Celery isn’t the only vegetable with a leafy topping that resembles parsley. The green leaves that top your freshly harvested carrots are also a great parsley substitute.
Like parsley, carrot greens have a bitter and earthy taste. Although less peppery than parsley, these greens are a great substitute to add flavor to stews, sauces, and other dishes.
The only downside of carrot greens is that many store-bought carrots don’t have the greens still attached. If you buy carrots from a farmer’s market or grow them yourself though, give them a try!
Use chopped carrot greens in a 1:1 exchange for fresh parsley.
8. Fresh Cilantro
Cilantro looks a lot like parsley and has some similarities in taste. However, cilantro has a very distinct taste that people either love or hate.
Therefore, be mindful of who you are cooking for before using this as a substitute. If you know that you (and others you are cooking for) love cilantro, then go ahead and use this as a substitute for fresh parsley.
The peppery and citrus flavors of cilantro are more pungent than parsley and provide the best flavor when used raw in cold dishes. Since it is more pungent than parsley, it is best to begin by using less than the recipe calls for.
Use ½ a tablespoon of chopped cilantro in place of 1 tablespoon of fresh parsley. After tasting the dish, add more if needed.
9. Fresh Oregano
While almost everyone has dried oregano hiding in their cupboards, fresh oregano is less common. If you have some on hand though, feel free to explore a flavor exchange of fresh oregano for fresh parsley.
As with cilantro and basil, start with less and add more if needed. Use ½ tablespoon fresh oregano to each 1 tablespoon of parsley called for in your recipe.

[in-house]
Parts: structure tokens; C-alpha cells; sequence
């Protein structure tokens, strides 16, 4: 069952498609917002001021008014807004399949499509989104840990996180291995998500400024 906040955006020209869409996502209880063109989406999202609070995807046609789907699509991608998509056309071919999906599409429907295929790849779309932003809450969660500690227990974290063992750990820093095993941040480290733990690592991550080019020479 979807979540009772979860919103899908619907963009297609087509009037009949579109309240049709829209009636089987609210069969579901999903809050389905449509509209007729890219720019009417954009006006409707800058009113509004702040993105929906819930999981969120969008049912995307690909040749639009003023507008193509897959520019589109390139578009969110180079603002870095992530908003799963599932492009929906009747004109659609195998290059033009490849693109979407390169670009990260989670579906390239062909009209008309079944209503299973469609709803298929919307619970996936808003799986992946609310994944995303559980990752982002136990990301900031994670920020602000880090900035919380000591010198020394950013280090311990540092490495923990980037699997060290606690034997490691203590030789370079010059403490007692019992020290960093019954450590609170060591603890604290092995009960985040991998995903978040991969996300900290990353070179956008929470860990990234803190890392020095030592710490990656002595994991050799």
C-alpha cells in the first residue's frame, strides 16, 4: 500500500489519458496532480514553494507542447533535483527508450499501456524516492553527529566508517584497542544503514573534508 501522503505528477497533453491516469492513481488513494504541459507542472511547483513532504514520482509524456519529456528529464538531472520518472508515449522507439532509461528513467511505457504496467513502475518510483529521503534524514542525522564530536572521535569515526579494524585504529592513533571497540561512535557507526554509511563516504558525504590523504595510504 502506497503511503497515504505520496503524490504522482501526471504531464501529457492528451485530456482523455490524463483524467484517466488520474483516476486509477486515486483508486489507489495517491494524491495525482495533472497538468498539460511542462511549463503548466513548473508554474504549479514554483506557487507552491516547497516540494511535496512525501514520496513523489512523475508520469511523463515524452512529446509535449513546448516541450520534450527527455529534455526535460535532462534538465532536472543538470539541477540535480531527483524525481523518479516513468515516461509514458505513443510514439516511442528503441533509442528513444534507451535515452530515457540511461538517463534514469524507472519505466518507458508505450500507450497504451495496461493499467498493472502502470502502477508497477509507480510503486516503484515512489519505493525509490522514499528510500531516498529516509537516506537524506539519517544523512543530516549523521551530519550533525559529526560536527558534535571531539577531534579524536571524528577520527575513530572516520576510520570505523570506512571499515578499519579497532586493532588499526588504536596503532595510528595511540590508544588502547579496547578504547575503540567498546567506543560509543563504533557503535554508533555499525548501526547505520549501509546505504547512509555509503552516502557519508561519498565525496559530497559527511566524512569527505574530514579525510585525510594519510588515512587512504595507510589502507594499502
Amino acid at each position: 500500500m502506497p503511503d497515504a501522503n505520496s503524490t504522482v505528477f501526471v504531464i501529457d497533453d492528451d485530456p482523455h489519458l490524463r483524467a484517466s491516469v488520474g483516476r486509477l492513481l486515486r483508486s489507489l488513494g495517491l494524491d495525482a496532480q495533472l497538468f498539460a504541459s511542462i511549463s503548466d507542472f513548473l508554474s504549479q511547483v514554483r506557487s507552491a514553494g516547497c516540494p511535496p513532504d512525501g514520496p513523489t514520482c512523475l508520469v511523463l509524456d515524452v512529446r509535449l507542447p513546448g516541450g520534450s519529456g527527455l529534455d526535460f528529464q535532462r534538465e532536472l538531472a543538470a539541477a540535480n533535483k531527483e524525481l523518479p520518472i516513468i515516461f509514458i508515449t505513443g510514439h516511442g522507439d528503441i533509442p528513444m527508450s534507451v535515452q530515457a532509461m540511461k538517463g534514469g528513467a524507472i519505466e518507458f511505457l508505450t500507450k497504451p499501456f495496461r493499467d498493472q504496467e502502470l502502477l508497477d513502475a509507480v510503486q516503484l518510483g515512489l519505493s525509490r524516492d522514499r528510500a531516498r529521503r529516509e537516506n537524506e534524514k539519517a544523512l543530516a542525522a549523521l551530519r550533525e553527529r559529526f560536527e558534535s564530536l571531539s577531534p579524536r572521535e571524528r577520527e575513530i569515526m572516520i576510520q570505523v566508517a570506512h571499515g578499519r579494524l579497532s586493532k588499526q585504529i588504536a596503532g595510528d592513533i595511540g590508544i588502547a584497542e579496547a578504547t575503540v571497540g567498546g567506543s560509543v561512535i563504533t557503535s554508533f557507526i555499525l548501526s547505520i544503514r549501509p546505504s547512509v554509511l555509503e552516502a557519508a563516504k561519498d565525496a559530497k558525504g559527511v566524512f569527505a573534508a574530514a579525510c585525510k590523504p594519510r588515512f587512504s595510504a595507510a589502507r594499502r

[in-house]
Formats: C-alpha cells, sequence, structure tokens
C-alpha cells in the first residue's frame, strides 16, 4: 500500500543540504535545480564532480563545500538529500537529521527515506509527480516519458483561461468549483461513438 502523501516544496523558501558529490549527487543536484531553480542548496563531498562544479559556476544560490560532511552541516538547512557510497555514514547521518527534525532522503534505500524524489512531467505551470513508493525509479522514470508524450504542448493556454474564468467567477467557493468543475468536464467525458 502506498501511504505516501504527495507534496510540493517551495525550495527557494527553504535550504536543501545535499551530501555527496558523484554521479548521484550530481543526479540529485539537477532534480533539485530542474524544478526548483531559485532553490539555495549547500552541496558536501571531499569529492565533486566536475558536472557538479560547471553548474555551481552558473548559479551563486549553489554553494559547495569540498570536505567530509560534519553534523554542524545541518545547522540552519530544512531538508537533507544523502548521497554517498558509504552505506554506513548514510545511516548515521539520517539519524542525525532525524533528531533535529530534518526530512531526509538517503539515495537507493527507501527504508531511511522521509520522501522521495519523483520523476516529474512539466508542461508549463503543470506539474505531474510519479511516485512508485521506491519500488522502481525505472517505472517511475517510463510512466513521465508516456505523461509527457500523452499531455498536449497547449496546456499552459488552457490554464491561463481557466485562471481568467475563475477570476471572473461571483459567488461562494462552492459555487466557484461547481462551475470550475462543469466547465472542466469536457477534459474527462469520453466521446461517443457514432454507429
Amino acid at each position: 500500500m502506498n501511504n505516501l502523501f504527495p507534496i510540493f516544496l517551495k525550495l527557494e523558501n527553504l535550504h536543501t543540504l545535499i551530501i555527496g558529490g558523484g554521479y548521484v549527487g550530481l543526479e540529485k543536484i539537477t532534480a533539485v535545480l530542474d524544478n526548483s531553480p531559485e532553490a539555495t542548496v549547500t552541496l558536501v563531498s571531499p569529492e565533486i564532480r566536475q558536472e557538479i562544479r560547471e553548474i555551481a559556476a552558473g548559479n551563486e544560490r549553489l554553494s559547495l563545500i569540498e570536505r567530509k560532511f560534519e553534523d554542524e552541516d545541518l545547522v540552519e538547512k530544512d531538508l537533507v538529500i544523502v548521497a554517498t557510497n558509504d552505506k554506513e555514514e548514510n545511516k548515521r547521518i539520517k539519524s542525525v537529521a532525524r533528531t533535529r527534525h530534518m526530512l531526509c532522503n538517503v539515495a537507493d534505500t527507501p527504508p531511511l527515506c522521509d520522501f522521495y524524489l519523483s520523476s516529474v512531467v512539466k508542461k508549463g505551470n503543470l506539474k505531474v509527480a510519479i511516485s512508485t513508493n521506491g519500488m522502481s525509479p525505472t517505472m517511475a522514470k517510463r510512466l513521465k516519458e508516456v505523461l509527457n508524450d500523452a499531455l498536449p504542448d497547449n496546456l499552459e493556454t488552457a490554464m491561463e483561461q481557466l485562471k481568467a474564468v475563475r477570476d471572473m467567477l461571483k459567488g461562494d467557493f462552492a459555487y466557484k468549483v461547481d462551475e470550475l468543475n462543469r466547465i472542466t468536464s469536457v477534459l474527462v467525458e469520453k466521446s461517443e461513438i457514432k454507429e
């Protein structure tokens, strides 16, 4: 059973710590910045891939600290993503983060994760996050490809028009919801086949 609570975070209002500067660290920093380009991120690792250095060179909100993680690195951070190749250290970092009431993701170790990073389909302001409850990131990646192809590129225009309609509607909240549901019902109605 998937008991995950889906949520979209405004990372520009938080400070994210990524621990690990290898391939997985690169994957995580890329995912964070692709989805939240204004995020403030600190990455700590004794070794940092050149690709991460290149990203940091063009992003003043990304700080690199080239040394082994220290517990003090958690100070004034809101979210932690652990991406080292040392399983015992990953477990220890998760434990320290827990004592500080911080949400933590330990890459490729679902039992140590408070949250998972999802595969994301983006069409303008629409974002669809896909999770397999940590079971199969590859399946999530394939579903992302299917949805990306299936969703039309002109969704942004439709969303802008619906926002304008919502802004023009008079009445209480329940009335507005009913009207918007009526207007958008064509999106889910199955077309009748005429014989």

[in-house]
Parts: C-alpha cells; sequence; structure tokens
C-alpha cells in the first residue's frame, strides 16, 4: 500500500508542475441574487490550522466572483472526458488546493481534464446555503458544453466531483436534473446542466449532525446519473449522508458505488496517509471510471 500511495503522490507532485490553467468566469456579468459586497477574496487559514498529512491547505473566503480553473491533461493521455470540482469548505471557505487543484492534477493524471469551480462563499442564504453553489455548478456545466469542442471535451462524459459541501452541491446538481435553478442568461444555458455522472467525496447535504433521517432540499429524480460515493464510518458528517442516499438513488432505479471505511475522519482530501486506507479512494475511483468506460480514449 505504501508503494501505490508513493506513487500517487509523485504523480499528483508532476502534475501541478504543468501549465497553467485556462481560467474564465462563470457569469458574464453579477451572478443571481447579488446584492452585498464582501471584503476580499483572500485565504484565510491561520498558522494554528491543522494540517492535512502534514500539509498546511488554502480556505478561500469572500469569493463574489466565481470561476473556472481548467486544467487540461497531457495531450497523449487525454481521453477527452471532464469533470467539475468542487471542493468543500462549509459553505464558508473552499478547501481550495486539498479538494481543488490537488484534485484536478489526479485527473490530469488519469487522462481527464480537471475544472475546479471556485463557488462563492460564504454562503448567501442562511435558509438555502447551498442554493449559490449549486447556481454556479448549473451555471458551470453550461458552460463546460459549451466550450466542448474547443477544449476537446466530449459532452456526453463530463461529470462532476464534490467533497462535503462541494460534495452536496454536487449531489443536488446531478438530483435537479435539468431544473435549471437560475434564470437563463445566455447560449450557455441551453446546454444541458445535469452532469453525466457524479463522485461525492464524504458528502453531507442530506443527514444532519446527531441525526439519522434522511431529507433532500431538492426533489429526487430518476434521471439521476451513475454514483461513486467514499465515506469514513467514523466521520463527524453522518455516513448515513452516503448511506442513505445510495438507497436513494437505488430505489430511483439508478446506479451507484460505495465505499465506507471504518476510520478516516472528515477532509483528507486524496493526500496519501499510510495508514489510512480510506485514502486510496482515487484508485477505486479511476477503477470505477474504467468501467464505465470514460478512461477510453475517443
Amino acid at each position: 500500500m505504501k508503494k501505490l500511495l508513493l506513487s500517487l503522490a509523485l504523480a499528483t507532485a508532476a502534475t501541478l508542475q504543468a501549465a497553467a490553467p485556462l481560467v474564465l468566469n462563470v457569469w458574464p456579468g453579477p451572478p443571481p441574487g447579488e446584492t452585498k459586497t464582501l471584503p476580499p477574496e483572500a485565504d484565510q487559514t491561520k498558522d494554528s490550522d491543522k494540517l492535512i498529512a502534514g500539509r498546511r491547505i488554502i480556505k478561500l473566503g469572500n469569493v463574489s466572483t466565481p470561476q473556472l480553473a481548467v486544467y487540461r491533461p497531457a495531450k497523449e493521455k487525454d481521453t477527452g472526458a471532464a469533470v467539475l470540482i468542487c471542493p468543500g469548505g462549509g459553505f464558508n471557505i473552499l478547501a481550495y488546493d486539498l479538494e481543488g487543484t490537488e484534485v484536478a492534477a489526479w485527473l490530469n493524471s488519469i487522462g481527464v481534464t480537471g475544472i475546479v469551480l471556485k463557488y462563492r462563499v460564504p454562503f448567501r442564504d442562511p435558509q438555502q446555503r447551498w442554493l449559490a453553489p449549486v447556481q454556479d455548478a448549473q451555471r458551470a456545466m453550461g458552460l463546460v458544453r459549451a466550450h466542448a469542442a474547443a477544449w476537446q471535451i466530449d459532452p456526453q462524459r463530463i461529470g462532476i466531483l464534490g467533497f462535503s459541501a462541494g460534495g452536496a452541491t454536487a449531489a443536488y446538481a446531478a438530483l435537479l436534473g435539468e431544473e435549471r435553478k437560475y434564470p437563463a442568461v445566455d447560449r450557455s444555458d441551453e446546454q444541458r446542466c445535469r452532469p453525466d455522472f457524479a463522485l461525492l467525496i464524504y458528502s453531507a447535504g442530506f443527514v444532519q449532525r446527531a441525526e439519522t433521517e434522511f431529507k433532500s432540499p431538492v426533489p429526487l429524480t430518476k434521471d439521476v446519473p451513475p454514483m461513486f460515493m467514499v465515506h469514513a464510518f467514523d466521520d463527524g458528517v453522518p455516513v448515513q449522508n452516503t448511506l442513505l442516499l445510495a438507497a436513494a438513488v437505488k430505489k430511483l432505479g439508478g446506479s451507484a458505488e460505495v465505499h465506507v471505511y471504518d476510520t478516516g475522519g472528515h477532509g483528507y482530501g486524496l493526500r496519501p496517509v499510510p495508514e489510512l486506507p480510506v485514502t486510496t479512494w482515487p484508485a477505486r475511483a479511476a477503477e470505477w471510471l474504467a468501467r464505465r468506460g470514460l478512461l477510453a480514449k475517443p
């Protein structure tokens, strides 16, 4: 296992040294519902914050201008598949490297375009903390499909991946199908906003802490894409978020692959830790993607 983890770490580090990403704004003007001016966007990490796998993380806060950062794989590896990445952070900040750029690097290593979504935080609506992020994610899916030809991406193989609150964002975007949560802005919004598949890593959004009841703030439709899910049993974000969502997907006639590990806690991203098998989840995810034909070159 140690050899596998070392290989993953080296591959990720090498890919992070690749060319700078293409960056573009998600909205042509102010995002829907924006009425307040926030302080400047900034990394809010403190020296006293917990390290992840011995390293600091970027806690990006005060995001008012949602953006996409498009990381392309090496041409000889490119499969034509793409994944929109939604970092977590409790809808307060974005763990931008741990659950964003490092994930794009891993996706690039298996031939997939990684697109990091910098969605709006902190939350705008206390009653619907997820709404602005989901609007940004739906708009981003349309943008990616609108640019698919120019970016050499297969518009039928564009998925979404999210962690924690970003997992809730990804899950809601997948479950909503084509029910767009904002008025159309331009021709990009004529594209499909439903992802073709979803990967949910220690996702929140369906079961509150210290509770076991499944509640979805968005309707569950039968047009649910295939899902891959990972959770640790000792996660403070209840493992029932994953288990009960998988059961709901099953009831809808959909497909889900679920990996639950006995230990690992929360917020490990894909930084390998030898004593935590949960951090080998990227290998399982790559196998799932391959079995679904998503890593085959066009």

The Best Substitutes for Dried Parsley
Swapping out dried herbs for dried parsley works just like the fresh herbs noted above. Try a variety out to find your favorites!
10. Dried Basil
While the flavor of basil is quite different than parsley, they are both used in many Italian dishes. Therefore, using basil in place of parsley can work to provide a familiar flavor profile for an Italian dish.
Dried basil is also much milder than fresh basil. This makes it easy to add to sauces, stews, and other hot dishes without overpowering the dish.
Use dried basil in a 1:1 substitution for dried parsley in hot and cold dishes.
11. Dried Oregano
Like basil, oregano is another herb that is often seen alongside parsley in Italian dishes. You may also see oregano and parsley used in Mexican cooking.
Oregano has a distinct earthy and slightly sweet flavor that is somewhat different than parsley. In many recipes though, it can be a nice flavor exchange for the parsley.
Oregano has a stronger flavor than parsley though, so you don’t want to use quite as much. Begin with ¼ to a ½ of what the recipe calls for in parsley.
Since it will change the flavor slightly, it is always best to start with less and then add more slowly over time.
12. Dried Tarragon
Tarragon is used in French cooking the way that oregano is used in Italian cooking. It is a common herb mixed with other herbs, including parsley, to provide a familiar flavor to French dishes.
On its own, tarragon has a distinctly different flavor than parsley. However, since it pairs well with parsley it can pair well with foods that parsley compliments. It works especially well when paired with chicken, egg, and whitefish.
Like other strong herbs, use a smaller amount of tarragon than parsley. Depending on how much flavor you want, begin with ¼ to ½ the volume of what the recipe calls for in dried parsley. Add more if needed.